Wednesday, October 31, 2007

James M. Cain and Agatha Christie

By Barbara D'Amato



In grade school, high school, even college, I read fiction without much—or maybe any—sense of the structure that supported it. Even when I was lucky enough to take a course with Vladimir Nabokov, who led us to focus on details, rather than just coast along enjoying the events, I don’t think I had any sense of structure. That didn’t come until I started trying to write.

Structure and narrative technique. In structure and technique James M. Cain and Agatha Christie are very much alike. Not in content, I suppose, although you could make an argument that several of Christie’s villains are like Frank.

As Libby Hellmann mentioned in an earlier post, The Postman Always Rings Twice was the one-conference one-book choice at Magna cum Murder last week in Muncie. I hadn’t read Postman in many, many years and remembered nothing about it. I was surprised to see Christie’s technique in it.

For example, it is told mostly through dialogue, as are Christie’s novels. Both authors are far more “show, don’t tell” than was most fiction of the period.

The sentences are direct, using nothing that a friend of mine used to call “fancy writin.’” Cain can be lyrical in the accumulation of sentences, but like Christie doesn’t go in for Proustian length or complexity.

Or elaborate scene setting. Like Christie, Cain gives you only as much setting as you need. It has been said about Christie that she never includes a scene just for atmosphere or padding. Every scene advances the plot. Cain too.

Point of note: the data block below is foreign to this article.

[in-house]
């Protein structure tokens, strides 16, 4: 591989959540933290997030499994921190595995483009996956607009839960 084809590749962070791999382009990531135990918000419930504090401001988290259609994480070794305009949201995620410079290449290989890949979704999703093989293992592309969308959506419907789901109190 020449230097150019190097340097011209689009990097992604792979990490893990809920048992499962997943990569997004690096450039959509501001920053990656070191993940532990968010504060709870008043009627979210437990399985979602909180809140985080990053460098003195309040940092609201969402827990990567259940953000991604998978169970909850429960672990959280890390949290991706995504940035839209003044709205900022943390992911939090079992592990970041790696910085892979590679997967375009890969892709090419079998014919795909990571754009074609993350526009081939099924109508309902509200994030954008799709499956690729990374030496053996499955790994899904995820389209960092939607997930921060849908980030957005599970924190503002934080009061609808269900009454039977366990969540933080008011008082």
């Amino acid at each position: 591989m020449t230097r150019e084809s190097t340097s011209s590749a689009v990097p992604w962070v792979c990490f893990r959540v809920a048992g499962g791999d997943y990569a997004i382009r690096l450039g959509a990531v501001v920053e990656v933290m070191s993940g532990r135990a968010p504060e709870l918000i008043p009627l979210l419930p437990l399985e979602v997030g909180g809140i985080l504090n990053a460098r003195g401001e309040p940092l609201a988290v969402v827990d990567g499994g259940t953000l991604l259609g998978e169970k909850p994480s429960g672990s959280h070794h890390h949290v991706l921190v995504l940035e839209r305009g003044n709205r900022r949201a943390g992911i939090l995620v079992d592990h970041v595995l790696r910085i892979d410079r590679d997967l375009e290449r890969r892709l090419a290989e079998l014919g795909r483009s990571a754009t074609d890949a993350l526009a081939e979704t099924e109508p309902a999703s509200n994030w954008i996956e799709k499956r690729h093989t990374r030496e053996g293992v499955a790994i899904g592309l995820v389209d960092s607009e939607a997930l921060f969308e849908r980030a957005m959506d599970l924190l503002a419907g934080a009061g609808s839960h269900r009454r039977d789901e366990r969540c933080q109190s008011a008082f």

Both writers are deceptively plain and forthright. Robert Barnard has said about Christie that her writing seems simple, and yet is very subtle. Both authors are so declarative that the reader takes the information as simply true, a useful deception in Christie’s puzzles.

Christie believed a novel should be capable of being read in one day. Cain’s novels can be gobbled in an evening.

James M. Cain and Agatha Christie, siblings under the skin? There’s a scary thought for Halloween.

6 comments:

Kevin Guilfoile said...

I'm sorry Barb. Did you just say you took a course with Nabokov? Like Nabokov was your professor? Did I read that right?

Um, please tell us more so my body can be warmed by this thick coating of envy I'm currently secreting through my pores.

Barbara D'Amato said...

Yup, indeed I did. It was at Cornell and just before Lolita was published, to extreme contoversy. It was a European literature course, and if I remember right, included Swann's Way, Bleak House, The Grearcoat, and Anna Karenina. His approach to reading was a revelation to me. I had read, I guess, for big ideas. He called certain writers, whom he disdained, "purveyors of illustrated ideas."

Maryann Mercer said...

I'm a dialogue fan, which is probably why I liked Christie at an early age and still re-read her stuff (even knowing the ending does't spoil the story). Too much narrative makes me drowsy, although James Lee Burke and Kent Krueger do JUST the right amount and hook me early on. Their dialogue is no nonsense as well. Nabokov. Wow. Just that. Wow.

Barbara D'Amato said...

I think I am shining by reflected glory here, which was not my intent. But the course with Nabokov was the first time I asked myself how writers get their effects. Maybe all of us who later write have a moment, or course, or a reading assignment, when sudddenly we see that fiction is made up to achieve an effect. As far as I can remember, all my teachers up to then had asked questions like, "Why is Iago behaving in this manner?"

Ed said...

Would love to hear more about your class with VN!

Barbara D'Amato said...

Thanks, maryann and ed.

Ed, the classroom had a stage at the front, from which Nabokov lectured. His wife, Vera, came to class every day with him and sat in a chair on the stage next to him. She was an elegant, serene woman with beautiful silver hair. We were all quite impressed.